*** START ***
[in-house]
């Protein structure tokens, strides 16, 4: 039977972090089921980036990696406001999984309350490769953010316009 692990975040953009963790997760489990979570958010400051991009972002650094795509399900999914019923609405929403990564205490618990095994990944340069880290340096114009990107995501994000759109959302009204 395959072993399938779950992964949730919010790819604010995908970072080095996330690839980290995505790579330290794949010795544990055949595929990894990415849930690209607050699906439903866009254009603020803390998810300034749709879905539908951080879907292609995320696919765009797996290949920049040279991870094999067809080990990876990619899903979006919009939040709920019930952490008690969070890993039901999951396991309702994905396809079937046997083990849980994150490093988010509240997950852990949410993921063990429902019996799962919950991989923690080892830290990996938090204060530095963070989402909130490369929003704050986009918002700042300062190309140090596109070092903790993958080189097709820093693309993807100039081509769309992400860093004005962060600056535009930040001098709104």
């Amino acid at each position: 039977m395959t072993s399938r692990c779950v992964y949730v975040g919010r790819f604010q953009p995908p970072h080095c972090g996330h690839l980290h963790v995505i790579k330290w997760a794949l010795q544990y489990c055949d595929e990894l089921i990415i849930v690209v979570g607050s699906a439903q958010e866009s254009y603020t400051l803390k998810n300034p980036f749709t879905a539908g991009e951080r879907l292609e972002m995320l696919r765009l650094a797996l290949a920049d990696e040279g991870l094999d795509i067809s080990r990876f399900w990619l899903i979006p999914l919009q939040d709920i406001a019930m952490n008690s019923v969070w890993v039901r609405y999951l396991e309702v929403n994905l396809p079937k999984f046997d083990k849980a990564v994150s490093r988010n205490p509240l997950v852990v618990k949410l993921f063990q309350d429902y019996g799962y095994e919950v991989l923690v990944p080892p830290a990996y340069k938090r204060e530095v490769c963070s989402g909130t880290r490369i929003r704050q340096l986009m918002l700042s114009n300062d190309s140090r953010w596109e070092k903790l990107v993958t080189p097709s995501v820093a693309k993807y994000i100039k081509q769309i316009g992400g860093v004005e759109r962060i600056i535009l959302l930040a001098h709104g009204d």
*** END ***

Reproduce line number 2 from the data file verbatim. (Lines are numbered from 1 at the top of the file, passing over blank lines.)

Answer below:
């Protein structure tokens, strides 16, 4: 039977972090089921980036990696406001999984309350490769953010316009 692990975040953009963790997760489990979570958010400051991009972002650094795509399900999914019923609405929403990564205490618990095994990944340069880290340096114009990107995501994000759109959302009204 395959072993399938779950992964949730919010790819604010995908970072080095996330690839980290995505790579330290794949010795544990055949595929990894990415849930690209607050699906439903866009254009603020803390998810300034749709879905539908951080879907292609995320696919765009797996290949920049040279991870094999067809080990990876990619899903979006919009939040709920019930952490008690969070890993039901999951396991309702994905396809079937046997083990849980994150490093988010509240997950852990949410993921063990429902019996799962919950991989923690080892830290990996938090204060530095963070989402909130490369929003704050986009918002700042300062190309140090596109070092903790993958080189097709820093693309993807100039081509769309992400860093004005962060600056535009930040001098709104």